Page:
I have just finished browsing the winners for the 2013 World Press Photo Competition. I was blown away with the quality of the images, and the ability of these amazing photographers to put themselves in a position to capture them. The ability to put themselves in a situation like this, and still be able to focus on anything at all, let alone all the technical attributes that go into taking the photo is quite simply amazing.
The overall winner of the 56th World Press Photo Contest is Swedish photographer Paul Hansen for his image from Gaza. The photo shows the bodies of two children being carried by family members to their funeral.
After looking at the collection of images that had won, and placed highly in the competition, I started feeling a bit depressed. This is the world that we live in. The most important, captivating and award winning press photos for the year are of death & sadness. Is this really what people are wanting to read about and look at? I understand that this is reality, and unfortunately these things are happening throughout our world. But would our world be a better and happier place if the images we are seeing everyday on line, in our newspapers and on our television were images of hope, success and beauty?
Being a photographer, I tried putting myself in the shoes of Paul Hansen, the photographer of that winning image. How would I feel having taken that photo? How would I feel winning such a prestigious award for taking that photo? Is it really a winning photo when it depicts such strong emotions of human suffering?
“The strength of the picture lies in the way it contrasts the anger and sorrow of the adults with the innocence of the children. It’s a picture I will not forget.” – Mayu Mohanna, Jury member from Peru.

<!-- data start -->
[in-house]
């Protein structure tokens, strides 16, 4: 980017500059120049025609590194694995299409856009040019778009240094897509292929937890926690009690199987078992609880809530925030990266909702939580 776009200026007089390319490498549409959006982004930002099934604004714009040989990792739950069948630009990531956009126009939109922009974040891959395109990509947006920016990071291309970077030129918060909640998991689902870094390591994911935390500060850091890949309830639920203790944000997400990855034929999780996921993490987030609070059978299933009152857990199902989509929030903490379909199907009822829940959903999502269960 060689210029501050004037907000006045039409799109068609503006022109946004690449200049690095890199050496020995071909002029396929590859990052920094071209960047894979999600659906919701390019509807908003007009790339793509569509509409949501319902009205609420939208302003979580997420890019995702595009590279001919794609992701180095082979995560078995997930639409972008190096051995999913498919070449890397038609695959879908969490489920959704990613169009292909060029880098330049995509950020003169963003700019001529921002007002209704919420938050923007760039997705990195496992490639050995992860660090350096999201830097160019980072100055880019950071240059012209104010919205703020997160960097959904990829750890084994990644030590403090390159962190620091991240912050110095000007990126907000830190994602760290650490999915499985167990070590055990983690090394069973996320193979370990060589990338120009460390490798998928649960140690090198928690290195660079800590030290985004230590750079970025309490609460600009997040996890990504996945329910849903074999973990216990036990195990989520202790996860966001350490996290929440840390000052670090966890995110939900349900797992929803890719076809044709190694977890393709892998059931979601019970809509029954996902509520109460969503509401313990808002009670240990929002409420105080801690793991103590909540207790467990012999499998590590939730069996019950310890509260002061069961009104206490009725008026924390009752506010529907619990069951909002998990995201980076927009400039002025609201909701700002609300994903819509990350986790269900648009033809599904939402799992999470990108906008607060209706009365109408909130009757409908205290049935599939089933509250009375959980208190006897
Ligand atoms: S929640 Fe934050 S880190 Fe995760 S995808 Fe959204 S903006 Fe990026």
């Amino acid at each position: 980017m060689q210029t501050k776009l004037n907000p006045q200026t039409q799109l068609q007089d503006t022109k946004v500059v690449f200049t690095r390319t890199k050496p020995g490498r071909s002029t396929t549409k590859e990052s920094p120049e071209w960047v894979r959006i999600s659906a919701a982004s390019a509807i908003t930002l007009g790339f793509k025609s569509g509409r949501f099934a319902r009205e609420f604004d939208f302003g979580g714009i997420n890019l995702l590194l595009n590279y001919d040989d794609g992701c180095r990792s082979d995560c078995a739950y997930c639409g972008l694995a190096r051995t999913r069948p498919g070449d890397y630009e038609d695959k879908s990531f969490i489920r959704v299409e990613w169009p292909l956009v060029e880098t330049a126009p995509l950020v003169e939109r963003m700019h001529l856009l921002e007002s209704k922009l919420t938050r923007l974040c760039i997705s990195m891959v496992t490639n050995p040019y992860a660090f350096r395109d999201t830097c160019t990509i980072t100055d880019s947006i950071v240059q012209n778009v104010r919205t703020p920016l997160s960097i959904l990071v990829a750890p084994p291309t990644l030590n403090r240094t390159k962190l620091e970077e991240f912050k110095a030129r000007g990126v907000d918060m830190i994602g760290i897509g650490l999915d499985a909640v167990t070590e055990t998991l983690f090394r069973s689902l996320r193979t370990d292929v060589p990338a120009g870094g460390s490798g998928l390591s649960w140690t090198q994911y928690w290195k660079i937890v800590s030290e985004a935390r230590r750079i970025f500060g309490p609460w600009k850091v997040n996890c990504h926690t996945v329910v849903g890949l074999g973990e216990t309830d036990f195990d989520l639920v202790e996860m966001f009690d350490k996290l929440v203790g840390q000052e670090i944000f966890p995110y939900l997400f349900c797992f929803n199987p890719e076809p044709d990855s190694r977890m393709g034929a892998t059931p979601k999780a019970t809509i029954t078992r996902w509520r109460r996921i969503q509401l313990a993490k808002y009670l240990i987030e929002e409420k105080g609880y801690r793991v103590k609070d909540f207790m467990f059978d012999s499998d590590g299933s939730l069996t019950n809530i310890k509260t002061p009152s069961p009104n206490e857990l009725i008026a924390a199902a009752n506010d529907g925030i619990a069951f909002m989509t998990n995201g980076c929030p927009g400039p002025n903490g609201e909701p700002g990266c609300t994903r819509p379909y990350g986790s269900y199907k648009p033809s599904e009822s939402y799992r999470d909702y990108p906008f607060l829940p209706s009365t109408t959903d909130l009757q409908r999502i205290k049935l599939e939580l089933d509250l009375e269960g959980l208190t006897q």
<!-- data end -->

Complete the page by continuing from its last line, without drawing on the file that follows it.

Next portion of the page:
As a press photo, I guess this is what its all about. Creating an image that is not forgotten by someone wading through the thousands of images a day that we all come across in this media rich world we live in. The telling of the story is important. And hopefully, in some way, can help make a change in the situation in Gaza. Will it make people stand up and take notice? Will it change the way people think, act and respond to this ongoing conflict? Will it cause us, as humans, to demand a change, to demand our leaders and politicians step in and do what ever it takes to make things better?
All to often I think we take these sort of images for granted. Sure the photographer chooses to go and can leave when they want. But I still can’t help thinking about the emotional impact that a job like this has on a person. You’re a photographer, you have a camera, how can you help people in some of the worst situations mankind has ever created for itself?
A Pulitzer Prize winning photographer from 1993 obviously struggled with this same concept. The photographer by the name of Kevin Carter (Yes that’s my dad’s name, and no he is not related to me) took the following photo of the famine in Sudan:
The photographer was in Sudan capturing images of the famine for the worlds media and came across the small child trying to get to a feeding station with the vulture lurking in the background. The image was published in the New York Times in 1993 and went on to win the highest photographic prize, the Pulitzer in 1994. While this kind of award, and the prestige and publicity that goes with it could have catapulted Kevin Carter to the top end of the photojournalism world, it was only months later that he took his own life, leaving the following suicide note:
“I am depressed … without phone … money for rent … money for child support … money for debts … money!!! … I am haunted by the vivid memories of killings and corpses and anger and pain … of starving or wounded children, of trigger-happy madmen, often police, of killer executioners … I have gone to join Ken [recently deceased colleague Ken Oosterbroek] if I am that lucky.”
The newsworthy and important images that we see, that show us what is happening in our world, that are used to sell newspapers, magazines and TV ratings are captured at such a high cost. Costly to the people in them, and to the people taking them. Perhaps we will take a little bit longer, and even say a short prayer, when we look at the front page of this mornings newspaper and think about the people in the photo and the people taking it.
Here are a few more photos from this years World Press Photography Awards: